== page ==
Standing on the client's left side, facing the body, reach across the body and use continuous effleurage off the right shoulder. Beginning with the hands at the midline, one on the upper trapezius and one hand positioned just medial to the shoulder blade, push one hand off the shoulder, then the other, back and forth with each hand following the other in continuous gliding strokes. After a bit, begin using circular friction with the heel of the hand. Your left hand will be frictioning the upper trap, your right hand will be frictioning over the shoulder blade. When the tissue begins to warm, begin to use the pads of the fingers to friction in more detail along the edge of the shoulder blade, the attachments along the spine, all of the muscles of the area. In areas that are particularly tight or sore, give them a little extra attention. However, don't overdo it.

You can return to some more general circular heel of the hand friction, finish off with some gliding strokes, and end with some vibration. Rest the hand on the shoulder and gently shake back and forth for a few seconds. Repeat the entire treatment for the left shoulder.

Remember: pressure should always be within the client's comfort zone. This treatment should feel good to the client and should not cause any pain. Do not overtreat. This entire treatment should not take more than 15 minutes: no more than 5 minutes on the neck and on each of the shoulders. Overtreating will cause the muscles to tighten back up and create too much congestion in the area.

After treatment, the muscles should not be treated again for at least 48 hours. The ideal would be to repeat this treatment every other day for 10-15 treatments. If you can do it two or three times a week for a couple of weeks, you will get the most progress and will probably start seeing longer lasting results within a week. Short, frequent treatments are more effective than longer, infrequent treatments. You are trying to retrain the muscles so that they will not go back to the way they were. When the desired results are achieved, then you can taper off the treatments. Periodic "tune-ups," perhaps once a month, would be a good idea if needed. After all, since you are probably going to continue to sit at the computer, you'll need an ongoing plan of maintaining your muscles so you don't end up back in the same situation.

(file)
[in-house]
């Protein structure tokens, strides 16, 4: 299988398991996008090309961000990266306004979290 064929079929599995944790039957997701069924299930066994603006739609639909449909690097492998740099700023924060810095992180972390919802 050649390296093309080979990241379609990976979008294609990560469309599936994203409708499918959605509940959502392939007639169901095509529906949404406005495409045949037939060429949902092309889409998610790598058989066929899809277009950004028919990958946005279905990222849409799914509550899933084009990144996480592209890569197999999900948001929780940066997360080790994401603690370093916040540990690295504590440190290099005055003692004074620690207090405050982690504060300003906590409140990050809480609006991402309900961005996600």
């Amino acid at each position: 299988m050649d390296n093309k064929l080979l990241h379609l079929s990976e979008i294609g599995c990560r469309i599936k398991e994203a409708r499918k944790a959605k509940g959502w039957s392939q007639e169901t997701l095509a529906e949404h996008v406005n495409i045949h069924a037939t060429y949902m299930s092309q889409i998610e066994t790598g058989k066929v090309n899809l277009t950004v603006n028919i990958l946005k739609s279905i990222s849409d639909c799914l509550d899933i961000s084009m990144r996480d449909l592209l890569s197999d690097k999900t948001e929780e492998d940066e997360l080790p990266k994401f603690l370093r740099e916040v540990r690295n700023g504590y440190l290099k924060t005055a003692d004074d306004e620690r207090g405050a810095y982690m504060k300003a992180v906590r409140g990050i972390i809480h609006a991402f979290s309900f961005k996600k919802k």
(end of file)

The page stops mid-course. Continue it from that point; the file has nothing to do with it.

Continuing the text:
Outside of the massage room there are steps you can take to help maintain the health of your neck. If you must be at a computer for long periods, get up and walk around and stretch every 20 minutes. Set a timer so you won't forget. Avoid leaning your head forward for extended periods or turned to one side for extended periods. Rearrange your computer desk for better body mechanics if you need to. Make sure you have low back support when sitting. When we sit, the curve in our low back flattens out and forces our head forward, straining the neck muscles. A low back support that helps maintain the lumbar curve will help to sit more vertically, lessening the strain on the neck.

Let me know how this works for you!

P.S. If you found this helpful, will you do me a favor? Tell your other massage student friends and ask them to visit this site. Help me get the word out so this site can be a resource for others, too! Thanks!

I just read your entry on Neck pain and found it very informative and supportive, thank you!